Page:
New evidence-based guidelines define safe levels of exposure to high-frequency EMFs

A set of updated, evidence-based guidelines defining safe levels of exposure to high-frequency electromagnetic fields (EMF) has been published in Health Physics, official journal of the Health Physics Society. The journal is published in the Lippincott portfolio by Wolters Kluwer.

The report by an expert Project Group of the International Commission on Non-Ionizing Radiation Protection (ICNIRP) seeks "to establish guidelines for limiting exposure to EMFs that will provide a high level of protection for all people against substantiated adverse health effects from exposures to both short- and long-term, continuous and discontinuous radiofrequency EMFs." After a public consultation period, the guidelines were approved by ICNIRP earlier this year.

Report outlines evidence-based recommendations for safe exposure to EMFs

Electromagnetic fields in the high-frequency or radiofrequency range - 100 kilohertz (kHz) to 300 gigahertz (GHz) - are widely used in technologies including communications (such as cell phones and Wi-Fi networks) and home appliances (microwave ovens). They are also used in medical devices, such as magnetic resonance imaging (MRI) scanners, as well as radiofrequency ablation equipment used in medical and surgical treatments.

Replacing previous ICNIRP documents, the new guidelines make recommendations for safe exposure to EMF fields in the high-frequency range. Exposure limits are based on independently verified reports "of sufficient scientific quality and consistent with current scientific understanding." For each substantiated effect identified, the "adverse effect threshold" - the lowest exposure level known to cause the health effect - was identified.

Tissue heating is the main potential harmful effect of high-frequency EMF exposure. Electromagnetic fields can penetrate the body, causing vibration of charged or polar molecules thus leading to kinetic energy and heat. The new guidelines seek to avoid any possible harmful effects by setting limits below the threshold at which any EMF-induced adverse effect can occur. The adverse effects with the lowest thresholds are increased deep body temperature, and excessive local heating. Separate exposure limits are recommended for the whole body, as well as for the head and torso region, and the limbs.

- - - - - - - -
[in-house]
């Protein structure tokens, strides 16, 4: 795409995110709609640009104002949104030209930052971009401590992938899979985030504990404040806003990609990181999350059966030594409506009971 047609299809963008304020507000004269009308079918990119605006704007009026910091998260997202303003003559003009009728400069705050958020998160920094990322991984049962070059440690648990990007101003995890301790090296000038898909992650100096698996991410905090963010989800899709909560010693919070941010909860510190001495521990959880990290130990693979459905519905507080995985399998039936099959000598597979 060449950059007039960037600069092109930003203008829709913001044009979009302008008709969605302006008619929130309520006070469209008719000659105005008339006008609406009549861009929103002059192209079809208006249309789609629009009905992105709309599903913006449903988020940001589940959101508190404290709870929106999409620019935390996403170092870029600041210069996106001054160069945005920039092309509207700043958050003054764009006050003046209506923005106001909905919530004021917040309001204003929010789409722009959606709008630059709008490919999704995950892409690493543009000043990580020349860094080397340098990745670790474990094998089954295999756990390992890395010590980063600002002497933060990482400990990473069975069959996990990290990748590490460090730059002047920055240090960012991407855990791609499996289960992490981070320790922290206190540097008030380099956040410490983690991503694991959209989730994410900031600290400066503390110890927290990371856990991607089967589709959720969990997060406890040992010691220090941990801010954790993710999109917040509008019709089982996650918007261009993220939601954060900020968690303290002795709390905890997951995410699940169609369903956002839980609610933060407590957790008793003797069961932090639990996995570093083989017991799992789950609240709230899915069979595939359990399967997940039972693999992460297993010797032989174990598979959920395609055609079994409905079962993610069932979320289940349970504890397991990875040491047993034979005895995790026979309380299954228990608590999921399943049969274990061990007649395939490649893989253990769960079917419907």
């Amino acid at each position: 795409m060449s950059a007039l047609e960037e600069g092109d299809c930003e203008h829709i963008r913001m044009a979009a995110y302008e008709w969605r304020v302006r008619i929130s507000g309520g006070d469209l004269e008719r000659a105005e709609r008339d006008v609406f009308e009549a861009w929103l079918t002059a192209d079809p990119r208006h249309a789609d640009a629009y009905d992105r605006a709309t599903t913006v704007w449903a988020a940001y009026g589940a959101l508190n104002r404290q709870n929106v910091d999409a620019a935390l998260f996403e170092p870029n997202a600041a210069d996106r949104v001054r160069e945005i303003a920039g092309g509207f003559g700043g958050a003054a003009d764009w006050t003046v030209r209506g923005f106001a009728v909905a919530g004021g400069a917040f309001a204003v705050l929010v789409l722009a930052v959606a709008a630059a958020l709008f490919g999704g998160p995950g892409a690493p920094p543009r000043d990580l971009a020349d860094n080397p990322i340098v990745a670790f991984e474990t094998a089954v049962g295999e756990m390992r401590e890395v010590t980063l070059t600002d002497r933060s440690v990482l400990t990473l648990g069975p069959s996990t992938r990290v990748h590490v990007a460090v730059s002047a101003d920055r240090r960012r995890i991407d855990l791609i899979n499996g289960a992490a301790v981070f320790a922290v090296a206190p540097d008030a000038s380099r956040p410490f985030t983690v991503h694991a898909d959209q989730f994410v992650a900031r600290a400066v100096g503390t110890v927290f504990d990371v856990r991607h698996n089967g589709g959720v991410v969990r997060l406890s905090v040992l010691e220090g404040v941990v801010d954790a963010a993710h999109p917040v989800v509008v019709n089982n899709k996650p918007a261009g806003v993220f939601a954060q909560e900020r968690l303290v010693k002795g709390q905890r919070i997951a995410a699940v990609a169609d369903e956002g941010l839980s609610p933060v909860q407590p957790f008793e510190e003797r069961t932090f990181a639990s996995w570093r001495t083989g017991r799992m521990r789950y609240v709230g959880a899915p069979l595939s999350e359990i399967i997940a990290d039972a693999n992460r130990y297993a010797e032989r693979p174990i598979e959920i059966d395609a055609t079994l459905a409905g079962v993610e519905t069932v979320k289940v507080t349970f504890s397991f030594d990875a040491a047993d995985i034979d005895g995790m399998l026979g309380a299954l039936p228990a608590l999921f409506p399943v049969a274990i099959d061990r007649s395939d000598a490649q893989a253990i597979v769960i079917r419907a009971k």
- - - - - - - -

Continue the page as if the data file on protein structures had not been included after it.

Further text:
The guidelines include a set of "basic restrictions" on EMF exposure at differing frequencies and times, based on the thresholds known to cause harmful effects. To further protect the general public, the basic restrictions are reduced by factors ranging from 10 to 50. The guidelines also include a set of more easily-assessed "reference levels," calculated to ensure that threshold levels for high-frequency EMF exposure are never exceeded.

The document also includes guidance for "contact currents" which can potentially cause harm when a person touches a conducting object within an electric or magnetic field. It also addresses guidance related to mitigating the risk of harmful exposure to EMF in occupational settings - emphasizing the need for an appropriate workplace health and safety program.

The revised guidelines come at a time of public reports of concerning but generally unsubstantiated harmful health effects of high-frequency EMF exposure - below the exposure thresholds that could cause body or tissue heating effects. As stated in an ICNIRP public information page, "Acute and long-term effects of HF exposure below the thermal threshold have been studied extensively without showing any conclusive evidence of adverse health effects."

The report acknowledges gaps in the currently available research evidence concerning substantiated heat-induced health effects of EMF exposure. Periodic reviews are planned to ensure that the guidelines reflect the latest scientific knowledge.

Journal reference:

International Commission on Non-Ionizing Radiation Protection (ICNIRP) (2020) Guidelines for Limiting Exposure to Electromagnetic Fields (100 kHz to 300 GHz). Health Physics.


The opinions expressed here are the views of the writer and do not necessarily reflect the views and opinions of News Medical.
Post a new comment
You might also like...
COVID-19 pandemic caused rapid brain aging in adolescents